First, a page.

“By harvesting rainwater runoff from the Nemours Hospital parking lots and roofs, the Mansion & Gardens will be able to use these onsite water resources to help reduce their dependence on the municipal water supply and provide alternative green solutions for managing stormwater throughout the grounds,” says Geoff Anderson, associate, LEED AP, with Rodney Robinson Landscape Architects, Inc.

The reality is all the water cannot be stored, so the plan for this project is to store to capacity and use. Also, it must be cleaned before being used to irrigate the lush grounds — think of the salt, oil and other detritus on macadam.

Designed so the grounds will have water to use during the driest month, a retention and reclamation zone is being installed. This is a sophisticated system but simple in its execution. It will enable the estate to purchase less water and optimize operational and maintenance practices. The cisterns are in place, and construction of the bio-retention pools is pending county approval. Construction on this next phase of the project is expected to occur after the first patients occupy the hospital expansion in October. An additional bio-filtration system is being planned that will further connect the reclamation project to existing water bodies within the gardens.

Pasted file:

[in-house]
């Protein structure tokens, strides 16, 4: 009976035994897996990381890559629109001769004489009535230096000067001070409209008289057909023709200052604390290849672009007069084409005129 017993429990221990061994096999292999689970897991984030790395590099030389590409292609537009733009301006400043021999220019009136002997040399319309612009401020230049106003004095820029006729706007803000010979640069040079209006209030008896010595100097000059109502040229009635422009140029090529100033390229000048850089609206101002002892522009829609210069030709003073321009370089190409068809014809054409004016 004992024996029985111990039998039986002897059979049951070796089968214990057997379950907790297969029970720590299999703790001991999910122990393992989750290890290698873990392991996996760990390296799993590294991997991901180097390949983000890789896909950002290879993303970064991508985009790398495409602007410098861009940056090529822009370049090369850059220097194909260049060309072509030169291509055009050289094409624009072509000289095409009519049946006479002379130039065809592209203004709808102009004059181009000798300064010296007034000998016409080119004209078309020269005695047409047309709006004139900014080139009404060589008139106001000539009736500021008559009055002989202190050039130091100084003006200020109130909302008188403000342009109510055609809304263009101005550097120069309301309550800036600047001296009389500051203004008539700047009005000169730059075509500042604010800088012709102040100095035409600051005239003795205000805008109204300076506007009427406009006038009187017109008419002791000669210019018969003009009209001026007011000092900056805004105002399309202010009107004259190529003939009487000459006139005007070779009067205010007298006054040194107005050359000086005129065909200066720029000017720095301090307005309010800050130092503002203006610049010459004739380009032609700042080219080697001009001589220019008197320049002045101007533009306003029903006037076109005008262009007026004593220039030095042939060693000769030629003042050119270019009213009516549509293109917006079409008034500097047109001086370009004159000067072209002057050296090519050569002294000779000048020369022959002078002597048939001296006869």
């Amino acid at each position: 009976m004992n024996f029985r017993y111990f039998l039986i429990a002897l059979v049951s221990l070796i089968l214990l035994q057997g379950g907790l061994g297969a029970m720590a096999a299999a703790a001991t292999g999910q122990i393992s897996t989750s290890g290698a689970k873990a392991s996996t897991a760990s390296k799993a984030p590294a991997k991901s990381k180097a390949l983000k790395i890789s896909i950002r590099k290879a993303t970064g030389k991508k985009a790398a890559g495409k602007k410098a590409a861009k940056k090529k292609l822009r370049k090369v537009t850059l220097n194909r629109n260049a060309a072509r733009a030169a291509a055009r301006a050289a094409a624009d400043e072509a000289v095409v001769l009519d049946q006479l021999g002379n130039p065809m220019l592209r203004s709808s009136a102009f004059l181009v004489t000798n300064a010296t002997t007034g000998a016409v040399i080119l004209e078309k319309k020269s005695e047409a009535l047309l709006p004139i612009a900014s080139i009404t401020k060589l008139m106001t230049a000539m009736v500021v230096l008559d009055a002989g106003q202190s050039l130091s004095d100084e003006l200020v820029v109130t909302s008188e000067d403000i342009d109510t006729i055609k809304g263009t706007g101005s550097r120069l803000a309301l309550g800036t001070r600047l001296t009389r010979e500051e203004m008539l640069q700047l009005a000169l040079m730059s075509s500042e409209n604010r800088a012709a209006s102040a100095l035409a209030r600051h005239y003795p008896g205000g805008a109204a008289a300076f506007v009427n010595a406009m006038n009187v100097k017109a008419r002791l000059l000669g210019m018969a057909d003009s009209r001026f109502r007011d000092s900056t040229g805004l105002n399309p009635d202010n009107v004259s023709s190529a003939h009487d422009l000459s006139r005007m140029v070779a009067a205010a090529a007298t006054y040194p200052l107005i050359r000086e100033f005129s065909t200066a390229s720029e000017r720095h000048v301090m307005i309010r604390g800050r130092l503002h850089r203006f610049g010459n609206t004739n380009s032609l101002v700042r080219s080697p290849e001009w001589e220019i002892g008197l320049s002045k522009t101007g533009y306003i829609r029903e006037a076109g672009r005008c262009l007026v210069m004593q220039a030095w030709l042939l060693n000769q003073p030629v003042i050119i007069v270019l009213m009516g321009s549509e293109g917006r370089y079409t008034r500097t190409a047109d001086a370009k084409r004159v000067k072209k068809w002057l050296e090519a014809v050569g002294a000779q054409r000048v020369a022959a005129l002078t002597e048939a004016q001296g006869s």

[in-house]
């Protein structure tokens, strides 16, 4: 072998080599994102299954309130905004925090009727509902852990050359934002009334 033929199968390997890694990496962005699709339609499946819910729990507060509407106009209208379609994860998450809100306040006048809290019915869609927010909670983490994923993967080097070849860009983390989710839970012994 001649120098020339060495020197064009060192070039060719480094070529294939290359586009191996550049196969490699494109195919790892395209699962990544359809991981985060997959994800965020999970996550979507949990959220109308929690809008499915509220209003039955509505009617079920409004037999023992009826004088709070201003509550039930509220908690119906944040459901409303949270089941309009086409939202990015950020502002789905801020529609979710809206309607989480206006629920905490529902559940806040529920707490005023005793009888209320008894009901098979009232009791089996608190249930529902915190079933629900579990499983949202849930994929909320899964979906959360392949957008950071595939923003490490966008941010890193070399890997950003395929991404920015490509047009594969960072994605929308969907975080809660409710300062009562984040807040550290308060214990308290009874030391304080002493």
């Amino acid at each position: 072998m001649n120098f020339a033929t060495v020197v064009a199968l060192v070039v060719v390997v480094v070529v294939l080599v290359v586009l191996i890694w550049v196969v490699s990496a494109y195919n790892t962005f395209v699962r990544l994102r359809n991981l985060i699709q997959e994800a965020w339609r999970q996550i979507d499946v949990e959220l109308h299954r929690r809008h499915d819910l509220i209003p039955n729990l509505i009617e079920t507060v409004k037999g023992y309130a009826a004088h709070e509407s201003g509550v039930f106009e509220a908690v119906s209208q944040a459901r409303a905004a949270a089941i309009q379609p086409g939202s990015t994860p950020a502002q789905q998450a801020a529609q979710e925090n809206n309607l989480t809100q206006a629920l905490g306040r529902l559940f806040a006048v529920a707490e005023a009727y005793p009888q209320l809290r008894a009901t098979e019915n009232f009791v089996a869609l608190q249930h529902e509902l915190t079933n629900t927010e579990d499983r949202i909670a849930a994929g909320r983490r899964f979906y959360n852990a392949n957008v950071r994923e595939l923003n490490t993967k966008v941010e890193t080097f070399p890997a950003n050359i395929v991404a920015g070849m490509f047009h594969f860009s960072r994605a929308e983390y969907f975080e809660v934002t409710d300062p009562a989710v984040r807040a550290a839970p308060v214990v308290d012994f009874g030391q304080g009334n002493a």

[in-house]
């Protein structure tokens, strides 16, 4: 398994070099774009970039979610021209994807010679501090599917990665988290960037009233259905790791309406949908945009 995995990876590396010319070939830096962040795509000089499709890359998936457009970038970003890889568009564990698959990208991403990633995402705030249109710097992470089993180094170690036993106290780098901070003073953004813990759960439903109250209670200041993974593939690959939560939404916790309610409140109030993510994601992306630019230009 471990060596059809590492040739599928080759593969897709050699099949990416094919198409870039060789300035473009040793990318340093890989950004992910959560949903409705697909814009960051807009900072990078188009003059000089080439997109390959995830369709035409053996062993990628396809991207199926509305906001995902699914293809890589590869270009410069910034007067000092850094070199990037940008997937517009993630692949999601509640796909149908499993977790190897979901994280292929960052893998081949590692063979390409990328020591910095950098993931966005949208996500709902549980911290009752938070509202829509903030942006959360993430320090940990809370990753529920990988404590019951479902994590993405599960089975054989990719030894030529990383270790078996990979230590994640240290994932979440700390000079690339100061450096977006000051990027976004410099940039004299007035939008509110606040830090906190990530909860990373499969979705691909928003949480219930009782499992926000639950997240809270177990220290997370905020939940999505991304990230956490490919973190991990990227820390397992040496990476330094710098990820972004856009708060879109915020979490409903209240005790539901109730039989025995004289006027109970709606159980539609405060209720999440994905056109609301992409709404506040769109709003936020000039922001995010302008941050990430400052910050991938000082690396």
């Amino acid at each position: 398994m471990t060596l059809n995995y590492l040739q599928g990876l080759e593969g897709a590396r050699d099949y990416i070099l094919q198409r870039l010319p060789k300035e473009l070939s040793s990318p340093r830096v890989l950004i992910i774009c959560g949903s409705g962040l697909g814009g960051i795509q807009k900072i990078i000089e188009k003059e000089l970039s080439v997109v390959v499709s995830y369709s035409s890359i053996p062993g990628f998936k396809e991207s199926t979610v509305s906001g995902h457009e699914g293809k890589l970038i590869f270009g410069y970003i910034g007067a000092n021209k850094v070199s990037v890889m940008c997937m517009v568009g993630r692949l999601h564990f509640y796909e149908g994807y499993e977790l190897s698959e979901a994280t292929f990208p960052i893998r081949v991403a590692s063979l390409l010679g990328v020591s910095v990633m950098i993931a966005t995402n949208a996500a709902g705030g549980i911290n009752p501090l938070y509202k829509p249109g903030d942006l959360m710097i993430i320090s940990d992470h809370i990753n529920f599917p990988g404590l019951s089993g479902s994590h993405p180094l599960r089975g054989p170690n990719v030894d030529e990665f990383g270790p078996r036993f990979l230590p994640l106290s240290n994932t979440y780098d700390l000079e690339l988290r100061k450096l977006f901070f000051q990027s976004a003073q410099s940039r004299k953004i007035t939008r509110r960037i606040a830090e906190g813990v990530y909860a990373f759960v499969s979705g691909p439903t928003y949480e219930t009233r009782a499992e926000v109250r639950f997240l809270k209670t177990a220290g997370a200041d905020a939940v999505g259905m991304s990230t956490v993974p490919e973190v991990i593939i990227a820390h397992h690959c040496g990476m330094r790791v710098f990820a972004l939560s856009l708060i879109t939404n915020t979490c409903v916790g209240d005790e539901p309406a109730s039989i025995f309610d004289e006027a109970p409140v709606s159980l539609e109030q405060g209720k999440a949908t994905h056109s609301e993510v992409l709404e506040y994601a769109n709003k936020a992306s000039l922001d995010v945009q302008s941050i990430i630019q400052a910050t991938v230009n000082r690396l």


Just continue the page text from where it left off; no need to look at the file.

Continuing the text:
Dr. Robert Lyons, professor emeritus and former director of Longwood Graduate Program at the University of Delaware, says it well, “This is a great way to have a Delaware icon, our children’s hospital, combine emerging green technology with its landscape; think of it as ‘green maintenance,’ and it speaks well for a sustainable future.”

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Posted October 2, 2014